Miracles can happen. Wonder makes me believe in miracles. Every day is a miracle. The sun rising. My heart beating. My breath flowing in and out of my lungs. The fact that all that happens with perfection is miraculous. Let me take it a step further. Our capacity to experience awe, for our jaws to drop and for time to stand still, is a miracle. Feeling wonder, and the joy and happiness of it, is a miracle. May we know more, and more, and more wonder.


So until tomorrow…May the wonder of this week, Holy Week, fill us with awe, again and again, that one man could love us the way Jesus loved and continues to love us…giving the ultimate sacrifice, His life, for us…so we, too, can have everlasting life. How wondrous is that?

“Today is my favorite day”  Winnie the Pooh

And look at this wonder Anne sent me in this picture. She planted more daffodil bulbs this past fall and waited excitedly for the daffodils to appear…nothing…the green shoots came up…looking healthy and strong…but no daffodils. And then suddenly two days ago something caught her eye…is it possible…this late? Are they going to bloom…hope is in the air again. Such wonder!


About Becky Dingle

I was born a Tarheel but ended up a Sandlapper. My grandparents were cotton farmers in Laurens, South Carolina and it was in my grandmother’s house that my love of storytelling began beside an old Franklin stove. When I graduated from Laurens High School, I attended Erskine College (Due West of what?) and would later get my Masters Degree in Education/Social Studies from Charleston Southern. I am presently an adjunct professor/clinical supervisor at CSU and have also taught at the College of Charleston. For 28 years I taught Social Studies through storytelling. My philosophy matched Rudyard Kipling’s quote: “If history were taught in the form of stories, it would never be forgotten.” Today I still spread this message through workshops and presentations throughout the state. The secret of success in teaching social studies is always in the story. I want to keep learning and being surprised by life…it is the greatest teacher. Like Kermit said, “When you’re green you grow, when you’re ripe you rot.”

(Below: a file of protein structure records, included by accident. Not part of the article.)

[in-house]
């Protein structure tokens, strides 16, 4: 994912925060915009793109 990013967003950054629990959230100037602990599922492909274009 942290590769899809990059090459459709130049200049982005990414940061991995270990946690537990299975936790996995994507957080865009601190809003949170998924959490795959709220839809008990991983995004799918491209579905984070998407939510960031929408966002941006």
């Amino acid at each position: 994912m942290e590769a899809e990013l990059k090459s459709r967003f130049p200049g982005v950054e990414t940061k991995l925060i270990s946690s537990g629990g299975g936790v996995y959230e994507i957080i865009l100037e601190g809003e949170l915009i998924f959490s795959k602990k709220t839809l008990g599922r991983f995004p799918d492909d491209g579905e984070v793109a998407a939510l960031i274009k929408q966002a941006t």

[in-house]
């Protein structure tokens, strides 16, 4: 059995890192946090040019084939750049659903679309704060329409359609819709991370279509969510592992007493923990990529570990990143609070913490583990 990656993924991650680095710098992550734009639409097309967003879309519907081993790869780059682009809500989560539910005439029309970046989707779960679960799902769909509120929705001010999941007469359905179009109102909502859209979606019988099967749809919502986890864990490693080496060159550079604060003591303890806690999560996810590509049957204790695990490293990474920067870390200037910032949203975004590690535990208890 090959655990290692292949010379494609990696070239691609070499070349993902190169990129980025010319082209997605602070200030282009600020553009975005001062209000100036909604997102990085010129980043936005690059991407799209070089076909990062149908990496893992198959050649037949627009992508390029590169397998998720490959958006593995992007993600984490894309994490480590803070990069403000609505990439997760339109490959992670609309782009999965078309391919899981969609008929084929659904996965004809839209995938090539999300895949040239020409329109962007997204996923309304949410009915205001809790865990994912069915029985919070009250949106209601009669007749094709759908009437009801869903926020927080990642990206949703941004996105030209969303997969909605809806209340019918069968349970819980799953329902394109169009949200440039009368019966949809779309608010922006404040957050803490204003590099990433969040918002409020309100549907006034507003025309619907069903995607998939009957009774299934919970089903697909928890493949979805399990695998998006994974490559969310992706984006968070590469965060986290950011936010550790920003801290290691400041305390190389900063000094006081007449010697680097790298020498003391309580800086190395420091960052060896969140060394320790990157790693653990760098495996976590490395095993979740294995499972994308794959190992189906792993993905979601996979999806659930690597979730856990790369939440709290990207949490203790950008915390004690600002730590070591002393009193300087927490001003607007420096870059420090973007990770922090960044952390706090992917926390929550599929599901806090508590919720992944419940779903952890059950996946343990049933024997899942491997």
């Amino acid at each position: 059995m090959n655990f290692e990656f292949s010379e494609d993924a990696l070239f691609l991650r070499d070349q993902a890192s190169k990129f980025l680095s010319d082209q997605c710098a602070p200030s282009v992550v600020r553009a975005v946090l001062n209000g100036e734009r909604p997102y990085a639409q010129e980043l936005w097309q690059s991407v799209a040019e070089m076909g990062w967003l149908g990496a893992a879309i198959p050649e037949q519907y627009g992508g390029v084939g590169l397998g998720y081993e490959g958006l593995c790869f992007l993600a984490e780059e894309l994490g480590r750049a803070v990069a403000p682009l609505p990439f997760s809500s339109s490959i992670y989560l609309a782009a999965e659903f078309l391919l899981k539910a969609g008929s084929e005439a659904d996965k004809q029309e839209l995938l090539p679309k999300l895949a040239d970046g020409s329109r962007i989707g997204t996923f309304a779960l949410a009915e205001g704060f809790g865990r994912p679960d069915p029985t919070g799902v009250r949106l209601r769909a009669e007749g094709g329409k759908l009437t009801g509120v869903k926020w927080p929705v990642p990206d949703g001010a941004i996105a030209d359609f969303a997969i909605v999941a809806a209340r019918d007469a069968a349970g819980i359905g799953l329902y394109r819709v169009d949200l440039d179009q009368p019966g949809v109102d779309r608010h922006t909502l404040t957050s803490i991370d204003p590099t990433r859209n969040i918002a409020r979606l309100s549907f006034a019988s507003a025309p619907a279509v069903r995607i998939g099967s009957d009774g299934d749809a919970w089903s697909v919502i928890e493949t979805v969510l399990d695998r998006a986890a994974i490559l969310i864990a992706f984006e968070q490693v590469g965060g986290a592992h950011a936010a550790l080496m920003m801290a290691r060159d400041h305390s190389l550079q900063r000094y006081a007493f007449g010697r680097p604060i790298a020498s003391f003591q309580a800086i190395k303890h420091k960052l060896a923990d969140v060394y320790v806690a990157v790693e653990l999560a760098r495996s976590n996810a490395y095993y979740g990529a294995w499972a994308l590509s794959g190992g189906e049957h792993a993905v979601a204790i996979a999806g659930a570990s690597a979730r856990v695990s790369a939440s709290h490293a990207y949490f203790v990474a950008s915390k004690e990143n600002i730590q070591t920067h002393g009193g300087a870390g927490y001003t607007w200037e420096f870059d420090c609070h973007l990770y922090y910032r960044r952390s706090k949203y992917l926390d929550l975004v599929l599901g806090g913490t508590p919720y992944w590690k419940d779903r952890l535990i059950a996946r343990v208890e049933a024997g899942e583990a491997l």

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7 Responses to The “Wonder” of Wonderful

  1. bcparkison says:

    And yes…the wonder of God’s creation all around us proclaiming his love for us.


  2. Becky Dingle says:



  3. Sparkyjen says:

    I Still Love using all of my 5 senses. I wrote it this way because you have to take the time to do this. Awareness is key. The child in us has to be present. That’s when ‘awe’ can, will, and does come a calling.

    Kids definitely get into enjoying any and everything around them. And you can tell by their glee just how much. Some adults need to be re-tutored in how to get back into the swing of living a life full of wonder. In my mind, it’s a blessing!!!


    • Becky Dingle says:

      Thank you for taking time to comment on my blog post. It is much appreciated and we share similar views when it comes to maintaining a childlike wonder all our lives. Perhaps Eleanor Roosevelt said it best: “I think, at a child’s birth, if a mother could ask a fairy godmother to endow it with the most useful gift, that gift should be curiosity.” (and wonder)

      Liked by 1 person

      • Sparkyjen says:

        Oh my. Eleanor is one of my heroes. I can actually hear her mouthing those words to the very ears that would take them to heart. She was all about growth from baby shoes up. Zounds!

        Thanks for sharing✨

        Liked by 1 person

  4. Jo Dufford says:

    Growing up, we sang a hymn by Isaac Watts called “When I Survey the Wondrous Cross”. It was published in 1707. The words really touched me and they still do. Although that adjective isn’t used much today, in that song, it really puts the WONDER, awe, amazement into the message of Holy Week. Once Paul Harvey imagined he interviewed Barabbas, and in the interview, he tells so powerfully the words of Barabbas as Barabbas speaks in amazement and WONDER at what just happened on that cross, “Don’t you understand, man, He died for me?” Thanks for reminding us of the power of that word. Have a blessed Easter!


    • Becky Dingle says:

      I love this Jo…perfect example of wondrous over wonderful. It is one of my favorite hymns too. And I loved Paul Harvey…I must look up that story/interview for a blog post for Easter…how powerful! Thank you so much for sharing! Happy Easter Jo!